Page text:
Space solutions for health
ESA today announced the launch of its ‘Space Solutions’ initiative, a business-to-business provider of know-how and technologies to industries in the wellness market. The launch was announced at an event featuring an address by ESA astronaut André Kuipers, live from the International Space Station.
Over the years, ESA has developed dozens of innovative technologies and methods to deal with the adverse effects of weightlessness and has applied the findings of space experiments to medicine, physiology, biology, chemistry, material sciences, physics and more.
With the ‘Space Solutions’ initiative, ESA, supported by a network of partners, is positioning itself as a business-to-business provider of research opportunities, know-how and technologies for industries in the booming health and wellness markets.
“At ESA, we help our astronauts cope with the challenges of spaceflight. To do so, we have developed unique solutions that we wish to see transferred to products that improve people’s quality of life,” said Michel Tognini, former astronaut and now Head of the European Astronaut Corps. “By creating the ‘ESA Space Solutions’ initiative we seek to convince industrial partners that association with space research and development can add value to their products”.
Surprising though it may seem, health and wellness are a core competency at ESA. The hostile environment of space poses a special challenge to the wellbeing of astronauts. Weightlessness, stress and increased exposure to radiation are just some of the factors whose effects researchers seek to combat.
Many of the effects of spaceflight, which include bone loss, muscle loss, a weakened immune system and sensory disorientation, closely mimic the way our body degrades as it ages or is kept inactive.
The combination of an increasingly older population and diseases associated with inactivity is causing one of the largest epidemics the world has ever witnessed. Several hundred million of people are being affected and healthcare systems are being pushed to the limit.
ESA’s know-how and technologies offer crucial help. To understand the effects of microgravity, researchers and medical doctors at ESA have developed innovative sensors to monitor astronauts’ bodies as they live and work in space. These can be used on Earth to monitor babies, the elderly or patients. To combat the effects of living in space ESA has developed nutritional guidelines as well as exercise regimes and equipment that function – on Earth as much as in space. The very basis of space medicine is centred around prevention and active maintenance of health.
Many products that use insights from ESA’s research are already available in Europe. For example, Sudden Infant Death Syndrome (SIDS) could become a thing of the past with the development of a pyjama to be worn by babies. The Mamagoose pyjamas contain built-in sensors and an electronic signal processing and data collection unit. The processor is programmed with an alarm algorithm scanning the respiration patterns in order to detect dangerous situations and to produce an alarm signal. These sensors, algorithms and processors were all originally developed to monitor the condition of astronauts in orbit.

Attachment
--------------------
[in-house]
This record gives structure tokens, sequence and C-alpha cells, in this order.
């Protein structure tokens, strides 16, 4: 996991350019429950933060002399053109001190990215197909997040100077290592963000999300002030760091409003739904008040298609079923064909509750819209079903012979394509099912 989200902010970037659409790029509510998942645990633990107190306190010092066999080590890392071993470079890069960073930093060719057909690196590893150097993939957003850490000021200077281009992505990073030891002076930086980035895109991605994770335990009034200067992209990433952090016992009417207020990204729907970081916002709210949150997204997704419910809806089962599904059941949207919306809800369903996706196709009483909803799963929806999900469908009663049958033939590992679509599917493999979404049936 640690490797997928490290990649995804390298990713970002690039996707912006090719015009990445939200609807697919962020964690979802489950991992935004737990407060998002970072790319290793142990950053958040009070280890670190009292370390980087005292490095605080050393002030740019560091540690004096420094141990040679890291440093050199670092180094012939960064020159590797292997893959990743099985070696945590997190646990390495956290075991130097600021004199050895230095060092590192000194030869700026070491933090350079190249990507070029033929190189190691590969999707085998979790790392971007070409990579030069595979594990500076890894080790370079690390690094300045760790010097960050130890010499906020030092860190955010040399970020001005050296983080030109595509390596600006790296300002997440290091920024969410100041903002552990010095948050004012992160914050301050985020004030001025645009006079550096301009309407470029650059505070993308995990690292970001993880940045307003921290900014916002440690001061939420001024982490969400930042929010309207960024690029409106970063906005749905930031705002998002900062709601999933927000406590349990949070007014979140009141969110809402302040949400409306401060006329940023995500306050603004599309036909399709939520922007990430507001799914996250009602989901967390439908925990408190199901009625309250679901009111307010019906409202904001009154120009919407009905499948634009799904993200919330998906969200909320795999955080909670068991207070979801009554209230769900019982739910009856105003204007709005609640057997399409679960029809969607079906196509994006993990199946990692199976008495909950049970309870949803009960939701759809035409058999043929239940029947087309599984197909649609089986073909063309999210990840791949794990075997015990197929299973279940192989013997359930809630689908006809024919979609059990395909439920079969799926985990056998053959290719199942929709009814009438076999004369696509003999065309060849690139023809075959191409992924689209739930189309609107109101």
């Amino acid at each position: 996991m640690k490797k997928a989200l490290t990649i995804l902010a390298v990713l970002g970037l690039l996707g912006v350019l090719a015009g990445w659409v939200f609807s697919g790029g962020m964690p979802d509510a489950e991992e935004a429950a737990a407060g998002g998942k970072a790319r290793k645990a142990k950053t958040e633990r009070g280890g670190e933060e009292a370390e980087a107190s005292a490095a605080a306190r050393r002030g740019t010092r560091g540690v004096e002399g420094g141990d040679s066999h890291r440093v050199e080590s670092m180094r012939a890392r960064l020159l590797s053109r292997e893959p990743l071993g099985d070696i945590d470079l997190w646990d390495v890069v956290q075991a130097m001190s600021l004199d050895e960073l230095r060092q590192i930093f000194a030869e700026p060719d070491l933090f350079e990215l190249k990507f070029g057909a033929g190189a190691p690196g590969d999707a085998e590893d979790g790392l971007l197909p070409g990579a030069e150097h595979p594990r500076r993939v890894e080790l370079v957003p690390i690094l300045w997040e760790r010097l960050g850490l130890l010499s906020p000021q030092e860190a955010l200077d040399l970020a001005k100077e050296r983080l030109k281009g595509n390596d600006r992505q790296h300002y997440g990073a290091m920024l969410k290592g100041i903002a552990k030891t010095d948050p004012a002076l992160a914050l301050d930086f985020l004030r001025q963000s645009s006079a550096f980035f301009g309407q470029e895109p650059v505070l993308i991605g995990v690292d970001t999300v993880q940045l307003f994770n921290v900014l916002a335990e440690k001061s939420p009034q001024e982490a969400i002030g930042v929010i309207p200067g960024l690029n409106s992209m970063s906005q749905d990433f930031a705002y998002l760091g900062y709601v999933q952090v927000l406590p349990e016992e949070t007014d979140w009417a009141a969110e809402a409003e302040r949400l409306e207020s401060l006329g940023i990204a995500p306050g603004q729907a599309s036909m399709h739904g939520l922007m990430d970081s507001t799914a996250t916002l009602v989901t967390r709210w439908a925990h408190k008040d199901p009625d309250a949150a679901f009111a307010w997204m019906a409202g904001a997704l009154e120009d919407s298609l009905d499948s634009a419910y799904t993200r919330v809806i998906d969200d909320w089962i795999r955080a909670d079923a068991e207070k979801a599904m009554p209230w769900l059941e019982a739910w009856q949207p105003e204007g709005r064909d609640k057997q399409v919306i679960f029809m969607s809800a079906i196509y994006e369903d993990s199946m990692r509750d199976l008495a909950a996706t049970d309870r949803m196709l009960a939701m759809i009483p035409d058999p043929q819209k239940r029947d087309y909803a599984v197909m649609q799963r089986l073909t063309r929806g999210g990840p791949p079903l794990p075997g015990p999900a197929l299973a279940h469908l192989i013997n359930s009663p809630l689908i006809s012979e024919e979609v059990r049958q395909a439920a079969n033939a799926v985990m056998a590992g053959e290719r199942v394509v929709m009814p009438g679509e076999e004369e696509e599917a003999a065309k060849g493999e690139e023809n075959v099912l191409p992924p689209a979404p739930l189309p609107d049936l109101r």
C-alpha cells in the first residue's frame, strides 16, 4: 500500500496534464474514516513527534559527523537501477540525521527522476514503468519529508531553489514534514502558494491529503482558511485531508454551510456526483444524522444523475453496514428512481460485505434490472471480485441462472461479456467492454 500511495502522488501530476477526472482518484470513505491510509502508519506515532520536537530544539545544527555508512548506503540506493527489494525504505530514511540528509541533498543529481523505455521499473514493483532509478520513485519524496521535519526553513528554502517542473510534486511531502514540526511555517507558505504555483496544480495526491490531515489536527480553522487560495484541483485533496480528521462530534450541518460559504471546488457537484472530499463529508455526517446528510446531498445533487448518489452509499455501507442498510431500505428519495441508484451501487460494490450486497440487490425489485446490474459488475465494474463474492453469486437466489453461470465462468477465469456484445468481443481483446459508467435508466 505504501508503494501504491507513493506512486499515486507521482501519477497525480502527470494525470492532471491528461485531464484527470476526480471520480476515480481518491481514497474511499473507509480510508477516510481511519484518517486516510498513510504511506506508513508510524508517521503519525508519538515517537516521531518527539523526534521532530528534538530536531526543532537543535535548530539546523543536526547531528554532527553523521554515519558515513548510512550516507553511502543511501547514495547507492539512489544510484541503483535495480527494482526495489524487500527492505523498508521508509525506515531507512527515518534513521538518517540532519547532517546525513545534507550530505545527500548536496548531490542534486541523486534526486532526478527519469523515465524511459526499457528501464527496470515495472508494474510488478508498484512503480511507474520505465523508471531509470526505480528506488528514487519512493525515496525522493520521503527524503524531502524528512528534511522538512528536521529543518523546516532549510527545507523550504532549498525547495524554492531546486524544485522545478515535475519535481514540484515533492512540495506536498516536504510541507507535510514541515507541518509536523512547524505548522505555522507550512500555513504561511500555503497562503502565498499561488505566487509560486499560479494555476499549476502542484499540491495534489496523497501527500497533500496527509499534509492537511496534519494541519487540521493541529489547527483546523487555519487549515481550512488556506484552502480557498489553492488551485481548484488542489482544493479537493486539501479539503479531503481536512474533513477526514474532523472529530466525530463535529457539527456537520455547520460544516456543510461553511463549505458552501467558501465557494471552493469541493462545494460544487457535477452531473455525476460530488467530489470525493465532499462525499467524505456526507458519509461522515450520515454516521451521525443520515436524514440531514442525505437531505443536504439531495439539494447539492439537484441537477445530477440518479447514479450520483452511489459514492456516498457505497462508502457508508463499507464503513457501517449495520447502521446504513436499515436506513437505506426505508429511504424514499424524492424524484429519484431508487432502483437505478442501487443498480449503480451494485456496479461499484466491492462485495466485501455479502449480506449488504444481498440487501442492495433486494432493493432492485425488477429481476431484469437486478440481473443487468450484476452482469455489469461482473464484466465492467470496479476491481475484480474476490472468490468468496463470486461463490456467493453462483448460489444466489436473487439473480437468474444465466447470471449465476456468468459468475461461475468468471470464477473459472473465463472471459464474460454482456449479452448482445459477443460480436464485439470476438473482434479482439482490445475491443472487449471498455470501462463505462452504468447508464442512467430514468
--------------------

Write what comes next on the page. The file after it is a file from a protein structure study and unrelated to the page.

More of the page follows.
People seeking to become healthier can also benefit from space research by using the ‘Flywheel’ resistance trainer. Used by astronauts to boost muscular performance in space and thus prevent muscle wastage, the trainer is now used by professional football players in Barcelona Football Club. This lightweight and compact system not only suits the needs of footballers but is also perfect for use at home.
Aerogel is the most effective insulating material in the world. It was originally used to insulate probes sent to Mars and now lines the jackets commissioned for several Antarctic expeditions. Another example, the mechanics of McLaren’s Formula 1 team all wear a thermo-regulating garment originally developed for astronaut’s suits, while servicing the racing car in order to protect them from fire and heat.
A number of promising avenues of research are ripe for commercialisation. The Mediet experiment consists of Mediterranean Diet elements, an innovative packaging system and an ergonomic food tray, which, it is hoped, will enable ‘Earth-like’ eating on board the International Space Station. Ways in which fresh food can be preserved for longer will also be examined during this experiment and, if successful, used on Earth.
An innovative shock absorption system based on magneto-rheological fluids can compete with Nike’s Air Max but can also be used in the prevention of foot injuries in diabetic patients.
Many more validated products for active health might be available in the future if ESA and industries join forces to develop, validate, initiative and promote products based on advanced ‘space solutions’.
With ESA, the passengers of Spaceship Earth can increasingly benefit from the findings pioneered by European astronauts.